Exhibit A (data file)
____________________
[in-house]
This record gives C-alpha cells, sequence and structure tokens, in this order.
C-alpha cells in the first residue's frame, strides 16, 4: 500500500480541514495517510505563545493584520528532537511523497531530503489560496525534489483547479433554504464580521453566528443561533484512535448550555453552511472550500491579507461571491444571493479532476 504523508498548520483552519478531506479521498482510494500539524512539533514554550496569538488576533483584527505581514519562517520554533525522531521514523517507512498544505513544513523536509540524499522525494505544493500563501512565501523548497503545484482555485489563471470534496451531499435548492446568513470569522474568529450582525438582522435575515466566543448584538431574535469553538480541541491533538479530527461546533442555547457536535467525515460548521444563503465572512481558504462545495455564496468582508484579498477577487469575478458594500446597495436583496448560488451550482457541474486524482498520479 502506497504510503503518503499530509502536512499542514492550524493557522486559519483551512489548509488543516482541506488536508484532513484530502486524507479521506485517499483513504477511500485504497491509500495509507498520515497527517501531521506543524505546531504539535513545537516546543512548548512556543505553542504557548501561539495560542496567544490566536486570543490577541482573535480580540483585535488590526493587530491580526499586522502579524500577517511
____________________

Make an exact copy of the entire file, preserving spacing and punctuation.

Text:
[in-house]
This record gives C-alpha cells, sequence and structure tokens, in this order.
C-alpha cells in the first residue's frame, strides 16, 4: 500500500480541514495517510505563545493584520528532537511523497531530503489560496525534489483547479433554504464580521453566528443561533484512535448550555453552511472550500491579507461571491444571493479532476 504523508498548520483552519478531506479521498482510494500539524512539533514554550496569538488576533483584527505581514519562517520554533525522531521514523517507512498544505513544513523536509540524499522525494505544493500563501512565501523548497503545484482555485489563471470534496451531499435548492446568513470569522474568529450582525438582522435575515466566543448584538431574535469553538480541541491533538479530527461546533442555547457536535467525515460548521444563503465572512481558504462545495455564496468582508484579498477577487469575478458594500446597495436583496448560488451550482457541474486524482498520479 502506497504510503503518503499530509502536512499542514492550524493557522486559519483551512489548509488543516482541506488536508484532513484530502486524507479521506485517499483513504477511500485504497491509500495509507498520515497527517501531521506543524505546531504539535513545537516546543512548548512556543505553542504557548501561539495560542496567544490566536486570543490577541482573535480580540483585535488590526493587530491580526499586522502579524500577517511